After the interviews, I too wondered why the two women had been shortlisted for a process that was clearly meant to embarrass them.

Tolsi suggests that it was due “to either a latent sadism underlying the Judicial Service Commission’s sifting committee or a profligate approach to the commission’s budget” (Tolsi


2017). However when I made enquiries, I was informed that those two women had initially not been short-listed, but once the list was sent out some JSC members requested, that they should be added to the list.47 The rationale behind this decision is unknown, but the result of the two interviews must have left the candidates questioning themselves. It also did little to improve perceptions that there are not enough women− especially women of colour; qualified to be judges on the bench. In this round, the addition of extra candidates to the shortlist, proved to be a disadvantage for women, but it also highlighted the challenges of the sifting process.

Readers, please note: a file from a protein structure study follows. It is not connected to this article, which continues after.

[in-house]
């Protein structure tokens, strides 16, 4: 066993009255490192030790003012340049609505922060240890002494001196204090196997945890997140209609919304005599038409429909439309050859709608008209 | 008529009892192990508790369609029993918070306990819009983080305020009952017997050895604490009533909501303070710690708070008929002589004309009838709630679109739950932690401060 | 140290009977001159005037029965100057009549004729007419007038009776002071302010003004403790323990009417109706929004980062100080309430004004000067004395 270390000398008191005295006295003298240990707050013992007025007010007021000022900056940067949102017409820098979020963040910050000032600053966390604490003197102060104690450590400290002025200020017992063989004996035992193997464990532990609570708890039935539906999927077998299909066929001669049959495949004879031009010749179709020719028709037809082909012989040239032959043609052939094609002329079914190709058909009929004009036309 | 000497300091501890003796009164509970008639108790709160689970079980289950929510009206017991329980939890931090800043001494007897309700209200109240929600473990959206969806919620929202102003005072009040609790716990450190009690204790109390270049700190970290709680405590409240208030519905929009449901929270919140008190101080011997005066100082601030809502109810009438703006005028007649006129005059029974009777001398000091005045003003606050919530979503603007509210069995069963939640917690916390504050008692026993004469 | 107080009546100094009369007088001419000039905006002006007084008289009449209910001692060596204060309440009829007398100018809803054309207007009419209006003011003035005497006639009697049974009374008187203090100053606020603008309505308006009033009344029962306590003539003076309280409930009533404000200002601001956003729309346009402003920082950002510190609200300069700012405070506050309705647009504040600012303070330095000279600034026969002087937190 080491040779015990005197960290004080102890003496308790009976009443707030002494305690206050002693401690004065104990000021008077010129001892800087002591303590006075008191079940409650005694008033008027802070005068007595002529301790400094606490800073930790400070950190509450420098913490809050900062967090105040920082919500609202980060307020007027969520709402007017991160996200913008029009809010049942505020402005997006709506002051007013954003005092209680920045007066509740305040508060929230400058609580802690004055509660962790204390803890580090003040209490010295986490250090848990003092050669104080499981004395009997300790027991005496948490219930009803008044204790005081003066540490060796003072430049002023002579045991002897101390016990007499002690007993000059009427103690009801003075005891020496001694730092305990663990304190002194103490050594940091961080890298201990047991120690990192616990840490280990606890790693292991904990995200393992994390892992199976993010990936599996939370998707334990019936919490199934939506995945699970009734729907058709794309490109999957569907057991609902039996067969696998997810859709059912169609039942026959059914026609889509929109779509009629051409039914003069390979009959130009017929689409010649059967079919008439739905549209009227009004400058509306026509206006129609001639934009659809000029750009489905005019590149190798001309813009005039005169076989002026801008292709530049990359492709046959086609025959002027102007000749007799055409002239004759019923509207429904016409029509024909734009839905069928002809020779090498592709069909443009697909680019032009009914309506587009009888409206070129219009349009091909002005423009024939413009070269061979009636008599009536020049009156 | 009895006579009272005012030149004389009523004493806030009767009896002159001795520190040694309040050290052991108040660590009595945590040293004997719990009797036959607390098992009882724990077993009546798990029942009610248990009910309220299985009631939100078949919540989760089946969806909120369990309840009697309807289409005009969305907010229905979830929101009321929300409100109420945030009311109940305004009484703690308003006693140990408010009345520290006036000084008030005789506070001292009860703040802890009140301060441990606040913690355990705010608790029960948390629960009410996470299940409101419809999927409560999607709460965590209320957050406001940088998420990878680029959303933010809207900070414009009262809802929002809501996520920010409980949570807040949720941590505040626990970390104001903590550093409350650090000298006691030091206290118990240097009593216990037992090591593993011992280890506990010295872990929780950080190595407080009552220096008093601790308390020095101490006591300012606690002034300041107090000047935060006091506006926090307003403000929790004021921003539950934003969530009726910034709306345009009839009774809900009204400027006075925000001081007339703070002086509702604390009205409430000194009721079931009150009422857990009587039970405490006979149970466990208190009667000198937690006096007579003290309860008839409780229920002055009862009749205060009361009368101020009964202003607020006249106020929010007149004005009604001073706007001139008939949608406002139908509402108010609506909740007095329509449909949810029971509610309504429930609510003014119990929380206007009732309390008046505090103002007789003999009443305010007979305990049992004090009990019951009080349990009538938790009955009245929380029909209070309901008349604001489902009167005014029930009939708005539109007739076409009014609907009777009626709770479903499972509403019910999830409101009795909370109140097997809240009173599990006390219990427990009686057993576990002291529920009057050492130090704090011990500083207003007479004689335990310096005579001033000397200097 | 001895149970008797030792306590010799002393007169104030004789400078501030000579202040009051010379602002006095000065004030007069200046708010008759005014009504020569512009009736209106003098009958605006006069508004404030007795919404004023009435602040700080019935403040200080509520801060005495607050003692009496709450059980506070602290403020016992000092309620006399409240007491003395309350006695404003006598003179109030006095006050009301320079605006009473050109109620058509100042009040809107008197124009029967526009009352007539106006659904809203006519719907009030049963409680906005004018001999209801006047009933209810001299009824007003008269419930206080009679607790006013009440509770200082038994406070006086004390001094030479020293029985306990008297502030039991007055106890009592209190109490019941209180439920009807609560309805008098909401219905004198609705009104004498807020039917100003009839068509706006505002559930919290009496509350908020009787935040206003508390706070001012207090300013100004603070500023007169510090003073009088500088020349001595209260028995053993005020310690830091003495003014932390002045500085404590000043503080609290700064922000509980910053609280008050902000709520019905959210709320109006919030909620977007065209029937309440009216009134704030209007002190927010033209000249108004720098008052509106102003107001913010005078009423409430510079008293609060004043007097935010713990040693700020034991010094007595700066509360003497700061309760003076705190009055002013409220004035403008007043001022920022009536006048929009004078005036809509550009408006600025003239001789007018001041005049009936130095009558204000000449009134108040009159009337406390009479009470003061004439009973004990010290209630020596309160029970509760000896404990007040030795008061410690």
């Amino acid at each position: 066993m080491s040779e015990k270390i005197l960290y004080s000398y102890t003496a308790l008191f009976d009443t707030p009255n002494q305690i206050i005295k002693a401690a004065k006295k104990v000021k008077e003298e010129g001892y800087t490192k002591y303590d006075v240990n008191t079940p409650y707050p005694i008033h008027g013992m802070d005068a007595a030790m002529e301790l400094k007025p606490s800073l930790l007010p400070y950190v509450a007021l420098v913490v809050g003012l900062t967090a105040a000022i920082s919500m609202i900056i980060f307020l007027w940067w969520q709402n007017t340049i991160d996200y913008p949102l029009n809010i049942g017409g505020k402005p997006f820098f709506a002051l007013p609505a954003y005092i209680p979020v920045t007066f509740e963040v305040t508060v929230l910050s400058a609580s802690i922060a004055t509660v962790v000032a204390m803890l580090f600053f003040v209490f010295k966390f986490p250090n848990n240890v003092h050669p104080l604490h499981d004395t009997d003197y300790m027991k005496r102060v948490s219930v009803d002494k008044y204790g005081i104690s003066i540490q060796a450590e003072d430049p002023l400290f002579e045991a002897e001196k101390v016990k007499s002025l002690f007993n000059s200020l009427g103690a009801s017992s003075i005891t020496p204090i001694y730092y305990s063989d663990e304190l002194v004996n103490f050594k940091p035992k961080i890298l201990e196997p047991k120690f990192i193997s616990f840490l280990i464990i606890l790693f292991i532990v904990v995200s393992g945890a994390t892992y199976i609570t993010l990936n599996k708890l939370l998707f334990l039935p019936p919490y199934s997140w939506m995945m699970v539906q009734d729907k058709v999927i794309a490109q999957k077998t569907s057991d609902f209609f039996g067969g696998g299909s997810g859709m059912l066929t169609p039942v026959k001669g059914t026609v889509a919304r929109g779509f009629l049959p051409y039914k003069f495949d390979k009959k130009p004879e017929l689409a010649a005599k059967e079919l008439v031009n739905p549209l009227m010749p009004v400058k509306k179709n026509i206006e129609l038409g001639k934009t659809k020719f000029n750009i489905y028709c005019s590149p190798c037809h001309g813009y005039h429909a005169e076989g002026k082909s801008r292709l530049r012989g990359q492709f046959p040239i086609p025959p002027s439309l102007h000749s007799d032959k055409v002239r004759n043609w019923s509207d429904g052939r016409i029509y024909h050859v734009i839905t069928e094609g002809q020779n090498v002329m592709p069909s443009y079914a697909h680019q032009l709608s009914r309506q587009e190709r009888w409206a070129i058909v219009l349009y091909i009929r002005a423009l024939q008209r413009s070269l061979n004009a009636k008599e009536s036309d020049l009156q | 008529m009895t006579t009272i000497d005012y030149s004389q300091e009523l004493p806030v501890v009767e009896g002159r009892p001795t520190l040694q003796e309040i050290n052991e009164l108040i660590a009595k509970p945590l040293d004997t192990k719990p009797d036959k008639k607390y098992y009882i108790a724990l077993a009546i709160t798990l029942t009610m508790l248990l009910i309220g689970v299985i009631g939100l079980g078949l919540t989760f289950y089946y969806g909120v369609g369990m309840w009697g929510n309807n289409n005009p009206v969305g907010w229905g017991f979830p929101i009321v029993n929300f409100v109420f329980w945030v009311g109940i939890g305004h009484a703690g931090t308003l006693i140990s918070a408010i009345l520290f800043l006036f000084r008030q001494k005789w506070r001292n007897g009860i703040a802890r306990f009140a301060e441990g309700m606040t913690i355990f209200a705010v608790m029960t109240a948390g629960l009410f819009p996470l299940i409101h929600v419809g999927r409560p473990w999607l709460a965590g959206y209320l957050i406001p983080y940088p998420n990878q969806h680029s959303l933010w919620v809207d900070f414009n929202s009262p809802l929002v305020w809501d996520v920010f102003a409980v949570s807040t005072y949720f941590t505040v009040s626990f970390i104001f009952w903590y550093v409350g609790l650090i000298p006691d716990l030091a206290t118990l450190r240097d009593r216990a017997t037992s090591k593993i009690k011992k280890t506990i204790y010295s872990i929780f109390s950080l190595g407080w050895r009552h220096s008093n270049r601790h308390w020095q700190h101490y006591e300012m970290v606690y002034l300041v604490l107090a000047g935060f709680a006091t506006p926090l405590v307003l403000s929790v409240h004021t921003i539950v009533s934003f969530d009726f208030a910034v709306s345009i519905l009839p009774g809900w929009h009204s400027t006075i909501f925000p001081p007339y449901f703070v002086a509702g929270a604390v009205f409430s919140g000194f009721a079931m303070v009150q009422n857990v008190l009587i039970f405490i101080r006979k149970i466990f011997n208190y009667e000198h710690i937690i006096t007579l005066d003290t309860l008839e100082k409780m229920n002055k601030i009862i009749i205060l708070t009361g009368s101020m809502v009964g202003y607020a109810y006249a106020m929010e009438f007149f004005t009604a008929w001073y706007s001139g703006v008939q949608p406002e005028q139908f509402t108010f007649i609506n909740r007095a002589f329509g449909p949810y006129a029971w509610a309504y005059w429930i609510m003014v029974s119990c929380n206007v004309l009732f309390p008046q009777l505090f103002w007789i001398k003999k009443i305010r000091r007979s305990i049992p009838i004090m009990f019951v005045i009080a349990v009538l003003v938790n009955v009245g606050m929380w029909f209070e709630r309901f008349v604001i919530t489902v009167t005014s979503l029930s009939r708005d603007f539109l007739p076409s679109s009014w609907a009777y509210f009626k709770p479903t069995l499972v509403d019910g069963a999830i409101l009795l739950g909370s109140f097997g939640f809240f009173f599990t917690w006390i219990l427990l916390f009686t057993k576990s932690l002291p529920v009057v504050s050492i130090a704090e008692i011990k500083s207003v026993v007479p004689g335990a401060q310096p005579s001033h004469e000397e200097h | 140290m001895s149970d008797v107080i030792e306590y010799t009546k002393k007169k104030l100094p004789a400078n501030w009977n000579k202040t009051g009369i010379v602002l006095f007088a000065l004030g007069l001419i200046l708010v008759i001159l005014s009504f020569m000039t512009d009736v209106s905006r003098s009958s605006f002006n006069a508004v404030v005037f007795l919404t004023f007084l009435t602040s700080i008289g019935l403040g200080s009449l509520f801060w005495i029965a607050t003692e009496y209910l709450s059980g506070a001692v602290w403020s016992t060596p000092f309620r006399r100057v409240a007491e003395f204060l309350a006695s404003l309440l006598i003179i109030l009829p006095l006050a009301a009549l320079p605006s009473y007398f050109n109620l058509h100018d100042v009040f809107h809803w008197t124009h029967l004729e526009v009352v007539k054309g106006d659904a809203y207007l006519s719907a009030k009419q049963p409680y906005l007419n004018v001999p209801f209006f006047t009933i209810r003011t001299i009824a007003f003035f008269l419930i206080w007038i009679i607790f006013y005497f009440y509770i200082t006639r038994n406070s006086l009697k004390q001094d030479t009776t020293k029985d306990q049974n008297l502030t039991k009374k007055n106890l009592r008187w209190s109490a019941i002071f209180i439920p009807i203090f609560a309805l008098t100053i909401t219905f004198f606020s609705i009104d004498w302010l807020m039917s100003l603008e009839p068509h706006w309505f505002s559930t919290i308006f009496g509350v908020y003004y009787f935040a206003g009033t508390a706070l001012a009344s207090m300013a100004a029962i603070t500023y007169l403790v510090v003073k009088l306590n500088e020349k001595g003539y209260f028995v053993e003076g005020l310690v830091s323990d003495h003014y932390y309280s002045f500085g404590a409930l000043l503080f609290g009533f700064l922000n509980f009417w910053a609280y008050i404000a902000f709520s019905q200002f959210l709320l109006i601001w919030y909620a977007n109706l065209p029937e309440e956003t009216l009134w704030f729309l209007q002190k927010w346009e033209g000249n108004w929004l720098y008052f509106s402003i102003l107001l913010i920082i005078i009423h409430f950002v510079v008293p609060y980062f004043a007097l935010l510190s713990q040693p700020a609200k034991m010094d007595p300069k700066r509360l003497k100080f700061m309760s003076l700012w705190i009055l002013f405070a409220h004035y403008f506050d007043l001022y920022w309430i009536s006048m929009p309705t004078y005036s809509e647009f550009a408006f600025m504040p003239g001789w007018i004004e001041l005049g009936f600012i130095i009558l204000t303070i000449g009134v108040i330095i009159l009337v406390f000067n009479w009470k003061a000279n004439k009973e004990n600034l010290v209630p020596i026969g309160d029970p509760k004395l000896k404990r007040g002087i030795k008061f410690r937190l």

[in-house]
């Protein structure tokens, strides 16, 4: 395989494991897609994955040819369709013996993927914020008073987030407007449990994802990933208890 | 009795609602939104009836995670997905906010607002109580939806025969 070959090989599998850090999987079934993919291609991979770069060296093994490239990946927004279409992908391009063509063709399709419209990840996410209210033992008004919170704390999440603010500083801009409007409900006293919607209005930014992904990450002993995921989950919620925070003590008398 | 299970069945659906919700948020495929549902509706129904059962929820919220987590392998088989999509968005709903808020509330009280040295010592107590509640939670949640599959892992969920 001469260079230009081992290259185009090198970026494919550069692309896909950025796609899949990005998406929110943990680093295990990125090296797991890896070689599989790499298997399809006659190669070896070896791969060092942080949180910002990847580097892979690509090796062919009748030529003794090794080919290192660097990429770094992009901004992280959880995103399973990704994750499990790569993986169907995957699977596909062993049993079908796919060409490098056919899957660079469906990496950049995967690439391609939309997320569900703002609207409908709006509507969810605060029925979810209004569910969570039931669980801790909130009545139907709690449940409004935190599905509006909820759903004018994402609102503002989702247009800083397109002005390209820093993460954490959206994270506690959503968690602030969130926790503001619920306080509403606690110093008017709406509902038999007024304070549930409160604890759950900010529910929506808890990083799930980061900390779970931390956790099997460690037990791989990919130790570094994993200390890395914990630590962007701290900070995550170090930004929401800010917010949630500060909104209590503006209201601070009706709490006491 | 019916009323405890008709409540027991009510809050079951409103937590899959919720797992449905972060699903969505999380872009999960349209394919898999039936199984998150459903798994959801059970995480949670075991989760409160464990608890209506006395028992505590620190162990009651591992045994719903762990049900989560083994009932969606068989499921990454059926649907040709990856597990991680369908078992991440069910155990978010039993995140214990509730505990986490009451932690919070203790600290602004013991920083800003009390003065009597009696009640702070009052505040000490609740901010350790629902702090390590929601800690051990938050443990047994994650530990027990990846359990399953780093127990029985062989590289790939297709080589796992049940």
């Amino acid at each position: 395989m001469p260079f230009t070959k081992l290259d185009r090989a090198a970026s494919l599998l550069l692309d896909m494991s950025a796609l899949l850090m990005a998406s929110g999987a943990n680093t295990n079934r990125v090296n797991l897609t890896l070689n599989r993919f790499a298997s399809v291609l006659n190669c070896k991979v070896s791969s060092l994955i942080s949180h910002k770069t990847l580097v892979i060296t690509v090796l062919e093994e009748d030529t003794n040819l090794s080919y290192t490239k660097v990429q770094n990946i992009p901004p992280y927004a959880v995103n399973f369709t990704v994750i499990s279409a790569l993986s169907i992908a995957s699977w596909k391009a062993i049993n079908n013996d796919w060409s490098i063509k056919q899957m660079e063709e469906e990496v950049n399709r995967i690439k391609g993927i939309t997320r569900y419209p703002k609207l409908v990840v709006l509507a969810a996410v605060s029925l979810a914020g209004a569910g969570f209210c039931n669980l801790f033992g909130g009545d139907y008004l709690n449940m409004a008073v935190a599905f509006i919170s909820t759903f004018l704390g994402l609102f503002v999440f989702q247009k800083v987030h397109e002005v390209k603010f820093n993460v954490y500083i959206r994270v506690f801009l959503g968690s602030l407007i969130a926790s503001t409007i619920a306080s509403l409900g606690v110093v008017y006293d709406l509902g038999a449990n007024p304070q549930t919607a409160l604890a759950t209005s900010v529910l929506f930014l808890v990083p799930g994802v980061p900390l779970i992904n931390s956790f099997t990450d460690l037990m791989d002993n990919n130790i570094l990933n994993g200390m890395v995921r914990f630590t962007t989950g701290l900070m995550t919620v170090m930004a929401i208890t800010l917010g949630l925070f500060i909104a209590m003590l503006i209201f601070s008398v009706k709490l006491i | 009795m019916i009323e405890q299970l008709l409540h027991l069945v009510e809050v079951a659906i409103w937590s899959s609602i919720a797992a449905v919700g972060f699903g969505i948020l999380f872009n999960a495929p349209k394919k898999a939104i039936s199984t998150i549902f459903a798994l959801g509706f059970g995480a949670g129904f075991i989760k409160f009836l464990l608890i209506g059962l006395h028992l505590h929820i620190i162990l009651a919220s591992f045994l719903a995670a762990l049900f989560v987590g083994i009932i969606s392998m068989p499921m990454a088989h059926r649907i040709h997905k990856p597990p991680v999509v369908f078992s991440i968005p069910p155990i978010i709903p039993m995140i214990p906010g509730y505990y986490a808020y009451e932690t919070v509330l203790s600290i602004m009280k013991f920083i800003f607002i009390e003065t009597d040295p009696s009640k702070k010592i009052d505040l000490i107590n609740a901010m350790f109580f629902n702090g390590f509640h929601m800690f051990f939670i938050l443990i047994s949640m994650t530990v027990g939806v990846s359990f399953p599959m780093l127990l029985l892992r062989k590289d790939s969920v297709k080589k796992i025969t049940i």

I submit that the process allows for power and partiality in two ways. Firstly, the sub- committee does have the power to not shortlist potentially qualified candidates as was seen in the Limpopo High Court interview. Secondly, it allows for partiality, because somebody could be left out or added to the list because of their connection to a JSC member. We do not know who has fallen through the cracks or who has not been shortlisted because a JSC member has an axe to grind with them. It is still unknown why some of the JSC members suggested that Monkali and Reddy be short-listed, despite it being very clear that they did not have the requisite requirements prized by the JSC. What is clear, is that the current sifting system can contain partiality and power dynamics that appointment bodies are meant to avoid.


In this paper, I have argued that judicial appointments bodies are not devoid of partiality, patronage and power dynamics. Using three particular sites, I have highlighted how these dynamics can manifest through politics in interviews, the requirements of acting appointments and the sifting process. I recognise that the JSC has a daunting task ahead of them, of transforming the judiciary in both demographics and mind-set, while ensuring that the process remains rigorous, as transparent as possible, and protective of candidates’ dignity. There is no single appointment model that is without challenges, and stronger policies and goals need to